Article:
In the months after the birth of her first child, the last thing Christine Spicer felt like was a glowing mum.
She was tired, rundown and sad, but she put her feelings down to being a single mother with a newborn.
"I think it was one of those things where at the time you keep going, and it's only when you look back on it later that you realise how tough it was, being a single parent," she said.
"All the signs did show that I had postnatal depression, it's just that it wasn't picked up until seven months after I had my daughter."
Feeling the combined pressure of parenthood and the stigma of mental illness, Ms Spicer felt she couldn't cope on her own but seeking and accepting help was the hardest part.
"The real struggle was finding a doctor that was supportive and starting on medication and therapy and getting through," she said.
"It's come and gone since then, and it's a battle that we always seem to be fighting to make sure that I'm well and I'm being the best mum I can be to my kids."
What happened to Christine is not as uncommon as some might think.
Perinatal depression – a term used to describe both antenatal and postnatal depression – is a quiet illness which affects a large amount of women and men.
"It's that area while you're pregnant, or within the two years after pregnancy, and happens to about one in five mums and 10 per cent of dads, so it's actually quite common," Ms Spicer said.
Years later, after getting on the road to recovery and receiving the support she needed, Ms Spicer's struggle inspired her to get involved with local organisation Postnatal and Antenatal Depression Support and Information (PANDSI). She has since become PANDSI's president.
"It was really because when I had perinatal depression I didn't have the courage to go and get the help that I can see would have been so beneficial to me if I had gone through PANDSI," she said.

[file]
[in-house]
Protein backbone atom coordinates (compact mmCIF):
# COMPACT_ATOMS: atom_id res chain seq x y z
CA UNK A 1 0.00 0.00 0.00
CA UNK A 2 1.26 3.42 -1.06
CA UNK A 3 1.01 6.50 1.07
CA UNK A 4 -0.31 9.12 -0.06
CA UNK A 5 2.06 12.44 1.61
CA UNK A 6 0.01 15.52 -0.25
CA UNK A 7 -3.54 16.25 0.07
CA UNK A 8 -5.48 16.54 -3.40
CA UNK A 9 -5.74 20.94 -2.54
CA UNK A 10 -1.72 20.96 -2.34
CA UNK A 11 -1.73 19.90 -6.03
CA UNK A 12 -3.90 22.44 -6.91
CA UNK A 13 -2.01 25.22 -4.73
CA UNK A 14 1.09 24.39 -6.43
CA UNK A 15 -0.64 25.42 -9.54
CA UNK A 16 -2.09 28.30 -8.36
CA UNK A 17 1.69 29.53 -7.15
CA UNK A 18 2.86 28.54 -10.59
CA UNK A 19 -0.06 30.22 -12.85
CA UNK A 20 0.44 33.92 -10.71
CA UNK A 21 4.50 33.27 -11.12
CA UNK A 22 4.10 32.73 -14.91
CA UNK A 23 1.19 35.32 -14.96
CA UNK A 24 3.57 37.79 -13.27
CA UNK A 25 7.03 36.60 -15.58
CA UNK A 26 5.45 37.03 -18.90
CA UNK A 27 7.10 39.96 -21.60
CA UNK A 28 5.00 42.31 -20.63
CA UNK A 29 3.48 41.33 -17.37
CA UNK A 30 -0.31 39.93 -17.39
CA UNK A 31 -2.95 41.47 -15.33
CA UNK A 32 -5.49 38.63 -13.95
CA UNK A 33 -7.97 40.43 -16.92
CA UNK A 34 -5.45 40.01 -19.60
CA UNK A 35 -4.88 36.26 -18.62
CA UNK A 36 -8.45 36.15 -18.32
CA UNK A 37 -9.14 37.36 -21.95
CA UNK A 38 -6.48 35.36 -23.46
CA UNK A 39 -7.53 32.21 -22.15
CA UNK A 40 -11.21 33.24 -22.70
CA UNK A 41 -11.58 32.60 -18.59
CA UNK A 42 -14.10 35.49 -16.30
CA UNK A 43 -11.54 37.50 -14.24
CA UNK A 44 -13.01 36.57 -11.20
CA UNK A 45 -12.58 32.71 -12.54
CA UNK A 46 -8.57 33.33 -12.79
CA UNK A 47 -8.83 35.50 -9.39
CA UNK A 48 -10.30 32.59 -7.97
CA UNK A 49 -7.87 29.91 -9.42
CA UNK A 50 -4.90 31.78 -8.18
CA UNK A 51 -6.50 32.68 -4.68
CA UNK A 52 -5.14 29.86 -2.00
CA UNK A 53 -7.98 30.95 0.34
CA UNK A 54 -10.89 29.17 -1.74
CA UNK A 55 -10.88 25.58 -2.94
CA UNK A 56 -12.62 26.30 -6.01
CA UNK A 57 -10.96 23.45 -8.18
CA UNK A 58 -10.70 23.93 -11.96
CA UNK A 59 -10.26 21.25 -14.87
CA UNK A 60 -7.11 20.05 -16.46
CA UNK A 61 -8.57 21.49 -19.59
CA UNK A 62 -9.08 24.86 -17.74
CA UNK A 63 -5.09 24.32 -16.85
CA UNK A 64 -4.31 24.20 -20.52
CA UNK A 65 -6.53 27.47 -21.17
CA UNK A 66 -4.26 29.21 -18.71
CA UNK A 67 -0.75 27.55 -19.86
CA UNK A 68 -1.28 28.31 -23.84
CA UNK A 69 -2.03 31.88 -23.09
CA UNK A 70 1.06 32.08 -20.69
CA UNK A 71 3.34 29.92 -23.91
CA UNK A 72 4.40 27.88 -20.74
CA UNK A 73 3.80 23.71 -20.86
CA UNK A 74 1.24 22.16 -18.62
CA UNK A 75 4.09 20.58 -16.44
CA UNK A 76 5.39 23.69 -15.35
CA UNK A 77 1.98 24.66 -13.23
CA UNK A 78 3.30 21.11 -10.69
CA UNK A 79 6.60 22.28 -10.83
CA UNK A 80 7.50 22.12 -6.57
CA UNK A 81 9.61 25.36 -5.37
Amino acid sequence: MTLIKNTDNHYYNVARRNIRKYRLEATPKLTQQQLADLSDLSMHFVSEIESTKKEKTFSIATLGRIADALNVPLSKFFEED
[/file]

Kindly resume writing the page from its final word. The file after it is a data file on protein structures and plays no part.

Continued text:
"My big driving force is to make sure other women don't go through what I went through, and that they do get the help and support that they need, when they need it…and PANDSI supports about 250 families a year who are experiencing these conditions."
In a bid to raise awareness of the issue, the organisation will next month host the PANDSI Cake-Off, a local fundraising event that involves the auction of 107 cakes from the Australian Women's Weekly Children's Birthday Cake cookbook, baked by local volunteers.
In a sign of the cookbook's huge following, the 107 slots were filled by Canberra home bakers in just 40 minutes.
The cakes will be available for purchase through silent auction, with 10 cakes by professional local bakers for sale by live auction.
"We want to reduce the stigma around perinatal mental illness and raise awareness, but of course, with awareness comes the need to fundraise," Ms Spicer said.
"We are supported through ACT Health but we know there's a higher demand for need than there is money to fund the service.
"It'll be things like an extra childcare worker in, running more dads' info sessions, and really expanding the services we already provide."
Donations can be made online to PANDSI's Go Fund Me page.
The cake-off will be held at the Hyatt Hotel in Canberra from 2pm-4pm on Saturday, May 7.